1854 Cycling launches electric bicycle for first responders, complete with drone – Framingham SOURCE

Editor’s Note: Published July 18. Updated July 19 at 8:55 a.m.

In full transparency, the press release and the photo have been submitted to SOURCE media for publication

FRAMINGHAM – 1854 Cycling, an innovative manufacturer of electric bikes based in Framingham, recently launched their flagship product to help first responders better serve communities in the form of a powerful electric bike.

1854 Cycling aims for the bicycle to aid first responders in four tactical scenarios, including search and rescue missions and threats to school safety.

The bike is fully integrated with similar communication technologies available in traditional first responder vehicles, with a paired drone to allow first responders to assess a situation without putting themselves or their colleagues at risk. The bike is equipped with a touchscreen console, visual dispatch, geolocation and route mapping, as well as a mounted identification scanner.

The drone can be maneuvered using its AI-powered software or can be piloted manually.

The technology can autonomously monitor, refine points of interest, and report back to the bike via a live video stream. The drone and software were jointly developed with the US Air Force to save lives and improve community policing capabilities.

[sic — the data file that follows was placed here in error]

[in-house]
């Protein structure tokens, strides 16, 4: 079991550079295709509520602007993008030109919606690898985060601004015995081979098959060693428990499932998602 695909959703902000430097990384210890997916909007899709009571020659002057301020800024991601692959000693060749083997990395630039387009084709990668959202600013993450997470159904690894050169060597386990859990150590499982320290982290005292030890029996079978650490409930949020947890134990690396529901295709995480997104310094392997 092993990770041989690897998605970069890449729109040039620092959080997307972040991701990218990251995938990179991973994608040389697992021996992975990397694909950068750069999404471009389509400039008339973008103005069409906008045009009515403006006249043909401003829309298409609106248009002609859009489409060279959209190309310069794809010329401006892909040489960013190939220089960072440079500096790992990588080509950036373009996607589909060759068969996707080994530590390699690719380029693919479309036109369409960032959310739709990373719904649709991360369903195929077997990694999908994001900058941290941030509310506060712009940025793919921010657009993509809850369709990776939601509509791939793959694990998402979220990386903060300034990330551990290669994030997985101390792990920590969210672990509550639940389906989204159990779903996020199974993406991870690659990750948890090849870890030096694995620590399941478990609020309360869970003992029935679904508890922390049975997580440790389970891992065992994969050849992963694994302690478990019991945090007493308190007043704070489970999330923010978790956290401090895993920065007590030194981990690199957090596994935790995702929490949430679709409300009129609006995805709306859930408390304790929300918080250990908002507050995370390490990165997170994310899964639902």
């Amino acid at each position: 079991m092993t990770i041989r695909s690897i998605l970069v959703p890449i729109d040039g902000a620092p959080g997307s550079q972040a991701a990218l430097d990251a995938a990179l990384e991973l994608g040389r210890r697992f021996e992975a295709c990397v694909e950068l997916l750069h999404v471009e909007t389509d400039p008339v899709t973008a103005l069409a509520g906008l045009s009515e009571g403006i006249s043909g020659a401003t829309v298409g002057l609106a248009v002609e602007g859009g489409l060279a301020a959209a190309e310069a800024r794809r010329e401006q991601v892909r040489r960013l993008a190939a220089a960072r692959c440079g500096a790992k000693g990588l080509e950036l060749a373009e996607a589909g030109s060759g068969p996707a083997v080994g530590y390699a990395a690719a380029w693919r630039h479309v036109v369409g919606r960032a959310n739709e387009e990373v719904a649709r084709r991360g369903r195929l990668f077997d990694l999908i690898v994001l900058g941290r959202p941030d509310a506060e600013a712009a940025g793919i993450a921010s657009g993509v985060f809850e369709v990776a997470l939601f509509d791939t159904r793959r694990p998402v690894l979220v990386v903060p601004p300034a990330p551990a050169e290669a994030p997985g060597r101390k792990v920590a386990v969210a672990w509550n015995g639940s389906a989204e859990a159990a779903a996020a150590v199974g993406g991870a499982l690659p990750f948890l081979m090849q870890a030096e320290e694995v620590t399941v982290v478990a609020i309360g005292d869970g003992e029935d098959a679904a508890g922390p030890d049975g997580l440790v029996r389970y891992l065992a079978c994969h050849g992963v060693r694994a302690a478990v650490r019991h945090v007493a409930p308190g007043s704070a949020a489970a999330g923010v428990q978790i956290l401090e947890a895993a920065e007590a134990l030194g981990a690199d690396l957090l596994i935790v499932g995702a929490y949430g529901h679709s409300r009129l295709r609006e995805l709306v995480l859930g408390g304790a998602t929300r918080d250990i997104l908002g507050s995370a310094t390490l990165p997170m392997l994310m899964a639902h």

In conjunction with Wareham Fire and Police Services, 1854 Cycling is sending its innovative technology for a test drive starting at nine in the morning on Friday July 23.

This partnership is just the first of many to come, using cutting-edge technology to help first responders better serve their communities.

Founded in 2016, 1854 combines classic design, inspired by our past, with cutting-edge technology to bring communities together. 1854 Cycling takes its name from the abolitionist movement led by Sojourner Truth who protested against the Fugitive Slave Act in the same
year. They seek to break the multigenerational cycle of poverty and incarceration by providing training, child care and a living wage to formerly incarcerated women.


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